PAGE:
geodewdt                4500  2             ## watchdog
    geode_rng 1920 0 ## random number generator
    rng_core 3716 1 geode_rng
    geode_aes 5508 0 ## aes cipher
Some measurements/stats:
  • HDD /USB 2.0 throughput:
    jjolix:~# hdparm  -t /dev/sda

    Timing buffered disk reads: 56 MB in 3.04 seconds = 18.40 MB/sec
  • The CPU/chipset/RAM/netw are nice enough to run things like rtorrent/mlnet and serve NFS.
    This is top output at the alix box whilst doing a tar cf - /mnt/Fotos/ > /dev/null (~2K photos, ~3MB each) from a LAN NFS client:
    top - 20:51:47 up 18 days, 22:41,  1 user,  load average: 5.65, 2.39, 0.90
    Tasks: 60 total, 1 running, 58 sleeping, 0 stopped, 1 zombie
    Cpu(s): 4.0%us, 23.1%sy, 0.0%ni, 8.9%id, 31.7%wa, 21.5%hi, 10.9%si, 0.0%st
    Mem: 256860k total, 252860k used, 4000k free, 604k buffers
    Swap: 0k total, 0k used, 0k free, 197128k cached

    30635 p2p 20 0 57232 36m 5196 S 9.2 14.4 3:00.93 mlnet
    11028 root 20 0 0 0 0 S 4.0 0.0 0:06.09 nfsd
    11030 root 20 0 0 0 0 S 4.0 0.0 0:08.98 nfsd
    11024 root 20 0 0 0 0 D 3.6 0.0 0:06.20 nfsd
    11025 root 20 0 0 0 0 S 3.6 0.0 0:06.21 nfsd
    11027 root 20 0 0 0 0 S 3.6 0.0 0:06.16 nfsd
    11026 root 20 0 0 0 0 D 3.3 0.0 0:06.06 nfsd
    11029 root 20 0 0 0 0 S 3.3 0.0 0:06.11 nfsd
    11031 root 20 0 0 0 0 D 3.3 0.0 0:06.84 nfsd
    30349 root 15 -5 0 0 0 D 2.6 0.0 0:05.58 usb-storage
    3 root 15 -5 0 0 0 S 1.6 0.0 3:44.10 ksoftirqd/0
    88 root 15 -5 0 0 0 S 1.0 0.0 2:55.14 kswapd0

  • for above, iftop shows >70Mbit/s, ++enough to do a remote DVD toasting session :)
  • a full-steam-ahead rtorrent download at 1.5MBytes/sec makes it use ~25% CPU.

Previously I had a conventional , fanfull, noisy, old desktop (P4 1.5Ghz) for doing 24x7 stuff @home, as you can imagine it won't be missed =)

Monday, January 12, 2009

e2fsprogs utils for Android (EABI ARM)

I've been playing around with my brand new Android (cool Christmas gift from my employer ;).
Because of the security model by default you cannot store apps into /sdcard (only at /data/apps, which is mounted from the internal MTD device), and this is something you'll eagerly want for freakin'ly installing bunch of cool applications.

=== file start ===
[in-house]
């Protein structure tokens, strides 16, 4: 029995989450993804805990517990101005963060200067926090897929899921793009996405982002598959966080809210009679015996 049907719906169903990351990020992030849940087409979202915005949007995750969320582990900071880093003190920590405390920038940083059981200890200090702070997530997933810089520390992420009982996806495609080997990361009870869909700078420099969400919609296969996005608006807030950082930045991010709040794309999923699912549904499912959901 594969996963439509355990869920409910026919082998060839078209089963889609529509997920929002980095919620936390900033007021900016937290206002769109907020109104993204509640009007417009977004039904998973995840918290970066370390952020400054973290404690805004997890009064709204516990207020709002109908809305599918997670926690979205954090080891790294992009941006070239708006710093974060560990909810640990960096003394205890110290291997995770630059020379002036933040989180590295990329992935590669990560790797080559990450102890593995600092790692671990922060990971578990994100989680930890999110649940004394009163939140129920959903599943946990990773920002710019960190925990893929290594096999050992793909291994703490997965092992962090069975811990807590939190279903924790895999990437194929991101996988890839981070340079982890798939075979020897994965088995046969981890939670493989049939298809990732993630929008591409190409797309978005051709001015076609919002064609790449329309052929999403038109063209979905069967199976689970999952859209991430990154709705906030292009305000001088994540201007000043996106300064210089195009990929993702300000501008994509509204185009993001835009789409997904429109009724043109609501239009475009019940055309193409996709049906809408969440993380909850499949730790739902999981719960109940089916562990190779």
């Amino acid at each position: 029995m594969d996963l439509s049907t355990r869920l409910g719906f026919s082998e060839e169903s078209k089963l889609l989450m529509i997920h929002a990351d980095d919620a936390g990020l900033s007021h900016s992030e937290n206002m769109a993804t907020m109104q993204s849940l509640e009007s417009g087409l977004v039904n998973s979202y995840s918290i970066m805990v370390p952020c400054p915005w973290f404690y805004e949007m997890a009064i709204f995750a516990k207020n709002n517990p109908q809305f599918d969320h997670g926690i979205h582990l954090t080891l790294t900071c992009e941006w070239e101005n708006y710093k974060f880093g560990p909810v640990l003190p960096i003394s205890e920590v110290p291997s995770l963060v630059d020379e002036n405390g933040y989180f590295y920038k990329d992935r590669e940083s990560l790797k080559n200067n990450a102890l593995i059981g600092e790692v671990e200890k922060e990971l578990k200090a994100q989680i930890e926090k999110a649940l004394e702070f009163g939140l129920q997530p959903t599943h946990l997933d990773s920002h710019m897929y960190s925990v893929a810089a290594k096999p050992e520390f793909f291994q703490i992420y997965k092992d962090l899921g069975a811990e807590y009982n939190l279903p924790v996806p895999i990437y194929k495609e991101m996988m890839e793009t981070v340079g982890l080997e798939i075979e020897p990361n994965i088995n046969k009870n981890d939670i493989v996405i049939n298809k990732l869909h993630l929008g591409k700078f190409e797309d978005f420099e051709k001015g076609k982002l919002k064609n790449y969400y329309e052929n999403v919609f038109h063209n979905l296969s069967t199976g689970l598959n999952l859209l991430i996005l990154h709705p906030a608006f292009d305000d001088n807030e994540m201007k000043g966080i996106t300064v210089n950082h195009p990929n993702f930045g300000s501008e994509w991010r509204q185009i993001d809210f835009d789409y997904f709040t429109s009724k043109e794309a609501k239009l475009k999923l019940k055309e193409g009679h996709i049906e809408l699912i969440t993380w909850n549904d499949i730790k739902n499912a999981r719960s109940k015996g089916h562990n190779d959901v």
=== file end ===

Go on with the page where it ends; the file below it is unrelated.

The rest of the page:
After some hacking around I could get it to like /data/app as a loop-mount:

/ # df
Filesystem 1k-blocks Used Available Use% Mounted on
tmpfs 49564 0 49564 0% /dev
tmpfs 4096 0 4096 0% /sqlite_stmt_journals
/dev/block/mtdblock3 69120 57248 11872 83% /system
/dev/block/mtdblock5 76544 58596 17948 77% /data
/dev/block/mtdblock4 69120 1256 67864 2% /cache
/dev/block/mmcblk0p1 991488 950448 41040 96% /sdcard
/dev/block/loop0 128949 19098 103186 16% /data/app
, where /dev/block/loop0 is actually a loop mount on /sdcard/data-extra.img ext2 image file.

I will post a more detailed mini-howto about this hack, but the 1st thing you'll need (and I couldn't find out there before) are the e2fsprogs utils built for Android.
So I went ahead, changed some e2fsprogs src bits and compiled with my android sdk arm gcc toolchain (built @my workstation from the Android git repo).

You can find them at: , namely:
e2fsprogs-android.diff, e2fsprogs-base_arm-eabi.tar.gz, e2fsprogs-xtra_arm-eabi.tar.gz.

15 years have passed since I first touched my 1st Linux, 13 so far since I hacked the Linux kernel for ip aliasing support ... been a long trip, and now I can finally carry it in my pocket ;-)